Yale Culture

Alcohol pressure & selection bias

Peer pressure is a well-documented sociological phenomenon: people tend to act how they see all of their peers acting.  This is widely cited as a reason for drinking.  What’s less obvious is that students are often drinking to fit in with social norms that actually don’t exist.  Studies have shown that college students consistently overestimate how many of their peers drink – and how much. 

This may seem odd at first, but there’s actually a pretty clear reason: drinking is a lot more visible than not drinking.  You’ll notice the suite that’s having a loud party, but you won’t notice the one that isn’t.  And at the loud party, you’ll notice any people who are getting drunk, but you won’t think much about how many people aren’t.  It’s classic selection bias: the data you observe is skewed by the factors that make you notice it.

The upshot of all this is that some students end up drinking more than they really want to - and sometimes getting hurt from it - because they feel pressured by imaginary peer behavior.  Which is kind of sad, really.  In the first place, you shouldn’t feel like you have to act like you see your peers acting.  But if you do feel that pressure, then just look a little harder.  Find the people playing games, or music, or capture-the-flag, or just hanging out – and do what you honestly enjoy the most.

Academics & adderall

Yale Students sometimes don’t realize how hard their peers work because studying is not very noticeable (selection bias again).  And to compound the natural inconspicuousness of studying, Yale is also one of the few native habitats of that rare breed, the Closet Studier: the student who claims to be chill/lazy and never do any work, then sneaks away and studies maniacally for 4- or 5-hour chunks of time when no one’s looking (then probably resurfaces claiming to have been watching Netflix).  So it can be easy to think you’re the only one working so hard.  (Hint: you’re not. It’s Yale.)  And that impression can lead to undue academic and social pressure.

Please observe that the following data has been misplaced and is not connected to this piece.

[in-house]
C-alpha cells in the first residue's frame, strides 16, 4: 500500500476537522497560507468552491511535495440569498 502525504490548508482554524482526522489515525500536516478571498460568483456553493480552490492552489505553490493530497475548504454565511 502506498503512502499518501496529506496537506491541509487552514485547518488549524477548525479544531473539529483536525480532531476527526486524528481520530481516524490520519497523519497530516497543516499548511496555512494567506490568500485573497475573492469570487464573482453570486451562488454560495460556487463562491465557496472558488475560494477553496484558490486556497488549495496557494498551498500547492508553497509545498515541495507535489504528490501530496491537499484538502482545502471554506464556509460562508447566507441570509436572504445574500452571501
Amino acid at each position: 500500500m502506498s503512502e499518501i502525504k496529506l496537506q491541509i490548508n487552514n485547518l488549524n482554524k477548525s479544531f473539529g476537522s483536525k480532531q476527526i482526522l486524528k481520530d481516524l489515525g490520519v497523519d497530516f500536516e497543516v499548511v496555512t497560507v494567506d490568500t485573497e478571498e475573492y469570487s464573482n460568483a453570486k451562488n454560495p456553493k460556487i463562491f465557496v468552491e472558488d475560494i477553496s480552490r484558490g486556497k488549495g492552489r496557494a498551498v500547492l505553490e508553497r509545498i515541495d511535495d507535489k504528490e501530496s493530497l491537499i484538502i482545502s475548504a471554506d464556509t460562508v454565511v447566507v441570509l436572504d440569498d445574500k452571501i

Sometimes, students feel so pressured that they start using stimulants such as Adderall or Ritalin (prescription ADHD medications) in hopes of improving their focus and energy.  Now, most students never use Adderall or Ritalin unless they have ADHD.  They’ve got some good reasons.  First, many students feel they’d be sacrificing their academic integrity by taking illegal substances to try to get a leg up.  They also know that these drugs can be addictive and risky when abused (Adderall is an amphetamine after all), and they don’t want to damage their intellect.  And of course, it’s illegal and they could face serious consequences if they get caught.

But the more interesting thing is this: studies have actually shown that these drugs have mixed cognitive results.  They may boost your performance in some aspects, but they can also hurt it in other ways.  To make sense of this, remember that these medications are normally prescribed for patients with a serious disorder (ADHD).  They keep the patient’s mind from boarding every passing train of thought, which otherwise it probably would.  For a non-ADHD mind, the drug will have a similar single-track effect.  The problem is, switching trains of thought is a necessary cognitive maneuver for a lot of important tasks, because it’s the essence of creativity.  So ADHD meds can have a focusing but also a constricting effect, especially on non-ADHD minds, which makes them great for trying to count to a million but terrible for the creative thought functions that high-level academic work requires.

The good news is, if you want to get a boost academically, there are a lot of reliable ways: office hours, free tutors, talking with classmates, department lunches, early bedtimes, and just plain hard work.  Adderall isn’t one of them.

[For more information, see: Farah, Martha J., Caroline Haimm, Geena Sankoorikal, and Anjan Chatterjee.  “When we enhance cognition with Adderall, do we sacrifice creativity?”  Psychopharmacology.  January 2009, Volume 202, Issue 1-3, pp 541-547.  Web.  23 April 2013.]